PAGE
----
Apple’s OS X ‘Mavericks’ Released, Begins Era of Free OS X Releases
Posted on October 22, 2013 4:12 PM by Rob Williams
Citing the fact that it wants “every Mac user to experience the latest features, the most advanced technologies, and the strongest security“, Apple has announced that it’s decided to make all future OS X updates 100% cost-free. This includes Mavericks (10.9), which just so happens to be available in the App Store right now. For those needing OS X Server, you’ll be happy to note that the price has dropped to $19.99 USD.
For the most part, Apple didn’t mess with the OS X formula too much with Mavericks – not like Microsoft did with Windows 8, anyhow. What you can expect though is an evolution of an already stable product, with many features on the table to check out. Because no one can explain the new features better than Apple, here’s the official features list:
iBooks, which gives you instant access to your iBooks library, more than two million titles in the iBooks Store, and works seamlessly across your devices;
Maps, which brings powerful mapping technology to the desktop and lets you plan a trip from your Mac and send it to your iPhone for voice navigation on the road;
a streamlined Calendar that estimates travel time between appointments, and provides a map with weather forecast;
a new version of Safari with Shared Links, which helps you find what’s new on the web by consolidating links shared by people you follow on Twitter and LinkedIn;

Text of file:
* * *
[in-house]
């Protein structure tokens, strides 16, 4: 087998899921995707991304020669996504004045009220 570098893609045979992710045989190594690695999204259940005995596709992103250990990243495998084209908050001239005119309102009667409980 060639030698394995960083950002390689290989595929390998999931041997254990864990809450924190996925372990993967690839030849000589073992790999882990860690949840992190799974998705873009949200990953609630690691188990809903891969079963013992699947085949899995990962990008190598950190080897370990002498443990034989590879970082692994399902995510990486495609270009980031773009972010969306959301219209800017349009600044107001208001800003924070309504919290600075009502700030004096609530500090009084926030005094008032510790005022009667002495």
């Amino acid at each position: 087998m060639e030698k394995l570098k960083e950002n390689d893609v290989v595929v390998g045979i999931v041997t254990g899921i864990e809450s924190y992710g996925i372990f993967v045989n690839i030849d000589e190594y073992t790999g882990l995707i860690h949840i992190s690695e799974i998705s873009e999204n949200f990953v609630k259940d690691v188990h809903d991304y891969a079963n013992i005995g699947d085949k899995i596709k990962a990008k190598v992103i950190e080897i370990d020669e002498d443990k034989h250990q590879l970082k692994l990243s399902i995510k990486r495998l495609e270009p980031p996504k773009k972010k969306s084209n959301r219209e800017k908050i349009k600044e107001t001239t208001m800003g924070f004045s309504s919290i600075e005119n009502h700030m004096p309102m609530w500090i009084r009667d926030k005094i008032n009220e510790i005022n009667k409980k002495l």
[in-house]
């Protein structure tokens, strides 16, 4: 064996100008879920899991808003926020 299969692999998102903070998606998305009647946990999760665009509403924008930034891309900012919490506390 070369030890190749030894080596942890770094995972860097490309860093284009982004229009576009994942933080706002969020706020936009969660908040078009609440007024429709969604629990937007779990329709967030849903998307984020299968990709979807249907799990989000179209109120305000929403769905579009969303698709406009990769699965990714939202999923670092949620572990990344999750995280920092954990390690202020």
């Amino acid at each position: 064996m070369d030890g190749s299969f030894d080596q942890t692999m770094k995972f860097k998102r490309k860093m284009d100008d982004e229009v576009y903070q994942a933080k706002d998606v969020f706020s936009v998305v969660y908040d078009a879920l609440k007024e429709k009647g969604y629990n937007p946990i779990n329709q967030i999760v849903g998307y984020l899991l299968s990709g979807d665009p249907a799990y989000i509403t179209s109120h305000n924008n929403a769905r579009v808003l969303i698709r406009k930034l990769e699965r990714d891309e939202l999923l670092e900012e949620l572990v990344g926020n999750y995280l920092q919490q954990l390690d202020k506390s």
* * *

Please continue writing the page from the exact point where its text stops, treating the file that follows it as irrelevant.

iCloud Keychain, which safely stores your website usernames and passwords, credit card numbers and Wi-Fi passwords and pushes them to your trusted devices so you don’t need to remember them;
enhanced multi-display support, which makes using multiple displays easier and more powerful, with no configuration required;
interactive Notifications, allowing you to reply to a message, respond to a FaceTime call or even delete an email without leaving the app you’re using;
Finder Tabs, which help unclutter your desktop by consolidating multiple Finder windows into a single window with multiple tabs; and
Finder Tags, a powerful new way to organize and find your files located on your Mac or in iCloud.
While Apple is being a little modest about it, the fact that OS X is going to be a free upgrade for Mavericks and future versions is quite a big deal. It’s worth noting though that in recent years, OS X releases haven’t been that expensive to begin with, so in some ways, this isn’t that big of a surprise.
This move shouldn’t affect Linux too much, as the cost of that OS isn’t what has kept it a go-to choice for those that use it. While it’s a definite benefit, the openness of that platform as a whole is what sets it apart from other OSes – including OS X. Apple’s OS remains closed-source for the most part, and you need Mac hardware to run it on (officially). Linux meanwhile supports a bajillion pieces of hardware, and can run on supercomputers and a $40 DIY board just the same.
Like Linux, Windows also offers support for a much greater amount of hardware, and has more flexibility in general given it doesn’t have to be installed on specific hardware. However, there’s something to be said about the fact that Microsoft still charges $119.99 for the standard edition and $199.99 for the Pro. With 8.1, Windows upgrade licenses no longer exist (at least on the consumer side), so those could be the prices for the foreseeable future.
$120 for Windows 8.1 and $0 for OS X 10.9 could make Microsoft look foolish, but the difference here is that Microsoft doesn’t make money off of PC hardware sales – its cash comes from Windows and other software (like Office) that gets bundled on. That said, Microsoft relies heavily on Windows – its entire business model is based around this single OS. While we might not ever see Windows become free, we could see it drop further in price. But given the differences between Apple’s and Microsoft’s business models here, it doesn’t seem logical that Microsoft would need to drop its pricing too much at this point.